William Rusher

Finally (at least so far) came the brilliantly timed disclosure of Republican Congressman Mark Foley's "overly friendly" e-mails to male House pages in their teens. Foley resigned promptly, but that accomplished nothing. The e-mails disclosed to Speaker Dennis Hastert and others were so inconclusive that several newspapers had declined to pursue the matter. But the Democrats were understandably eager to keep the uproar going. "What did Speaker Hastert know, and when did he know it?"

There are still four weeks to go before Election Day, and it's conceivable that something (e.g.: a new terrorist attack on some American city) could refocus the voters' attention on security and prompt them to change their minds. But as of today, the Republicans can look forward to losing the House, and probably the Senate, as well. That will guarantee a stalemate between the White House and Congress during the next two years, which will probably suit the American people very well.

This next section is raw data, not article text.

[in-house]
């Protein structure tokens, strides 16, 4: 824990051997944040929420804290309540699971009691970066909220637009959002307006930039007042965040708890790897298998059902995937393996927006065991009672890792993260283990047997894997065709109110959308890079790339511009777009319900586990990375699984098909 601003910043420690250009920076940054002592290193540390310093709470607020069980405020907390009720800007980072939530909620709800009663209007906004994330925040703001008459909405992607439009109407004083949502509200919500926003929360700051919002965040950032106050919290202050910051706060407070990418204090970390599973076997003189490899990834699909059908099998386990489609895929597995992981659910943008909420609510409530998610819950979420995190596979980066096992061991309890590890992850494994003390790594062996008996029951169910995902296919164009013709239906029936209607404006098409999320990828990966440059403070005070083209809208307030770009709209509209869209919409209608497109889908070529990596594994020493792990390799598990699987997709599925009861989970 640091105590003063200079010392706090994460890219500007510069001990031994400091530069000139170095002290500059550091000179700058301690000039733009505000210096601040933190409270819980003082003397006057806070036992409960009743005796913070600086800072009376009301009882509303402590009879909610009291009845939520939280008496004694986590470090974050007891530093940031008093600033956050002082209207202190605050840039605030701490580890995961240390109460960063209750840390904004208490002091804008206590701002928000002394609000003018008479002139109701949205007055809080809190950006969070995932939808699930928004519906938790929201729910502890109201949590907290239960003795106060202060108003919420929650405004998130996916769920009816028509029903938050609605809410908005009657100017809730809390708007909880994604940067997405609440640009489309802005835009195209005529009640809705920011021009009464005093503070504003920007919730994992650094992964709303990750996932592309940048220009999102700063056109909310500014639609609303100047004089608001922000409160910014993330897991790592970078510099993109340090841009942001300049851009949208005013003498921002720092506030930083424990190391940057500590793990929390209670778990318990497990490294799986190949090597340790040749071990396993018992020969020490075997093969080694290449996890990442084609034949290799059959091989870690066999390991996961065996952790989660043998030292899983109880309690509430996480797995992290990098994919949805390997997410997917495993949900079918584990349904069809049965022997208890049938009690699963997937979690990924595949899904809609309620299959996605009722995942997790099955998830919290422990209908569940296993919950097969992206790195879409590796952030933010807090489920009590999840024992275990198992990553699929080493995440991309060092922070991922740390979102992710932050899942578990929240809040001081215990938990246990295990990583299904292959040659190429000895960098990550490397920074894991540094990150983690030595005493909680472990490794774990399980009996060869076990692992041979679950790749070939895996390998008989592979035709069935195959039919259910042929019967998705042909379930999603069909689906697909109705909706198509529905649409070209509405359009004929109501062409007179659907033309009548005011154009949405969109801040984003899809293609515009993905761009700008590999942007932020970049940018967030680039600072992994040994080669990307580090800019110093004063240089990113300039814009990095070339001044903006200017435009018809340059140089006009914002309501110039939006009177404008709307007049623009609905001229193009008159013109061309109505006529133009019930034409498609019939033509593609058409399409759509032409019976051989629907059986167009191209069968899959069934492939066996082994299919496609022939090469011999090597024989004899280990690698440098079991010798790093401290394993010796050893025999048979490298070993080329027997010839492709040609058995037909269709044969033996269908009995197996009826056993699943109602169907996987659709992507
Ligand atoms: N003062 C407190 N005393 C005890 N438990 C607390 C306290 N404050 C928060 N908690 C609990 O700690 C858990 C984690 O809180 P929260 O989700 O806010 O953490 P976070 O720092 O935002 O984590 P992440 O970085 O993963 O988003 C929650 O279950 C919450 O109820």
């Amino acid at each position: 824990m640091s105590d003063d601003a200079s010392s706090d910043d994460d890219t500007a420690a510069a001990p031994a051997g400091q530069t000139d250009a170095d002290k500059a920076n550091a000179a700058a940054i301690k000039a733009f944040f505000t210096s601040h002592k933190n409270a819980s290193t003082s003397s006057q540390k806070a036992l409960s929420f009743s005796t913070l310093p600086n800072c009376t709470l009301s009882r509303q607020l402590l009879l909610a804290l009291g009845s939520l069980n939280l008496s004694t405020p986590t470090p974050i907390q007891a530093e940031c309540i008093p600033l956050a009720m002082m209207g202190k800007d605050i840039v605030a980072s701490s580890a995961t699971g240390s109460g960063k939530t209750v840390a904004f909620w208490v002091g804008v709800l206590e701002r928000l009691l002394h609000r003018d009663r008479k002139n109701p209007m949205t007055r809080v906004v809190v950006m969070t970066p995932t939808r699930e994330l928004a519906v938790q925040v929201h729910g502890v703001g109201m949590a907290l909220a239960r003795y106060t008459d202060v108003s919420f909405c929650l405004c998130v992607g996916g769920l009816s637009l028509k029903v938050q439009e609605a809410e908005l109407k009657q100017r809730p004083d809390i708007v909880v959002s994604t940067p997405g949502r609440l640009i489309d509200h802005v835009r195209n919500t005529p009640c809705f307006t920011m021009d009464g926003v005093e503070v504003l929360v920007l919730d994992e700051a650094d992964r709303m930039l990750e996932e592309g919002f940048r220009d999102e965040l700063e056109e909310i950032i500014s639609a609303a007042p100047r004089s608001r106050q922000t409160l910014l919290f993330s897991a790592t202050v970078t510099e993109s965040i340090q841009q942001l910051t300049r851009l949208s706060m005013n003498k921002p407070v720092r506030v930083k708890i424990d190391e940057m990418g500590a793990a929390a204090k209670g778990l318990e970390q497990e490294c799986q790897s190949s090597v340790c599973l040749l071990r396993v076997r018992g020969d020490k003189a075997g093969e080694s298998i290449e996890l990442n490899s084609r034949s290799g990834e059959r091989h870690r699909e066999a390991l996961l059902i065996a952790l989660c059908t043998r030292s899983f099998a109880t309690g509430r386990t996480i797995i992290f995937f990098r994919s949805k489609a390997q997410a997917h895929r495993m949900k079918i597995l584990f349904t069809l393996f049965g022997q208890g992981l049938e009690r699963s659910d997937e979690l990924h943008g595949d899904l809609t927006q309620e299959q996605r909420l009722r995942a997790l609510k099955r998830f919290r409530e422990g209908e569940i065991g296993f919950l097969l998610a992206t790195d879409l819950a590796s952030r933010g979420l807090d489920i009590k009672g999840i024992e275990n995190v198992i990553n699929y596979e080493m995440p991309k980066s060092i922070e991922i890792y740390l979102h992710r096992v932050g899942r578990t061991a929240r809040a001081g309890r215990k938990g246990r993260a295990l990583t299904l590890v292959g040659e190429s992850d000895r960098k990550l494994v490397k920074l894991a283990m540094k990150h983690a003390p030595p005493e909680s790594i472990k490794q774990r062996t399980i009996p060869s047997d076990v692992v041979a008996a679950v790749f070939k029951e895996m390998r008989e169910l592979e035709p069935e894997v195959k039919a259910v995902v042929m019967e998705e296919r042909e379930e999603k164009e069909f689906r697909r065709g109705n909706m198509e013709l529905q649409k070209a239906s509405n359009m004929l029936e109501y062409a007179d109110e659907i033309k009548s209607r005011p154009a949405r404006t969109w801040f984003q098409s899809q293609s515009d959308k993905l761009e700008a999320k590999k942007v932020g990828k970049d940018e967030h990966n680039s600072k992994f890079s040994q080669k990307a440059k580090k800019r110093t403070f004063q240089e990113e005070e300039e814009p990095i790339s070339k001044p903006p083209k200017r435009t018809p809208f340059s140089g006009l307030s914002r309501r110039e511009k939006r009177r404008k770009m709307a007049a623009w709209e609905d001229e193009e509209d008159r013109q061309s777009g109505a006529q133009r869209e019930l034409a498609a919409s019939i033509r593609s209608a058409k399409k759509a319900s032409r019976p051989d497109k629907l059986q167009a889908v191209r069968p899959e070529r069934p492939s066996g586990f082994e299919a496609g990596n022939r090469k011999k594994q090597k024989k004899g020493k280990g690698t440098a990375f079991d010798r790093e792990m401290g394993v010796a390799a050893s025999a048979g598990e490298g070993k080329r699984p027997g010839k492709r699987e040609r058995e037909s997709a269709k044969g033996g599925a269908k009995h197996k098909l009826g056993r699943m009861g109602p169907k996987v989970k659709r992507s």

None of this heralds a true revival of the Democratic Party, which suffers from deep systemic problems, or means that the Republican Party has, unless it abandons its core conservative principles, permanently lost its grip on the support of the American people. But all this remains to be discussed in another column. Meanwhile, the Republicans had better prepare to take a well-deserved bath on Nov. 7.


William Rusher

William Rusher is a Distinguished Fellow of the Claremont Institute for the Study of Statesmanship and Political Philosophy and author of How to Win Arguments .

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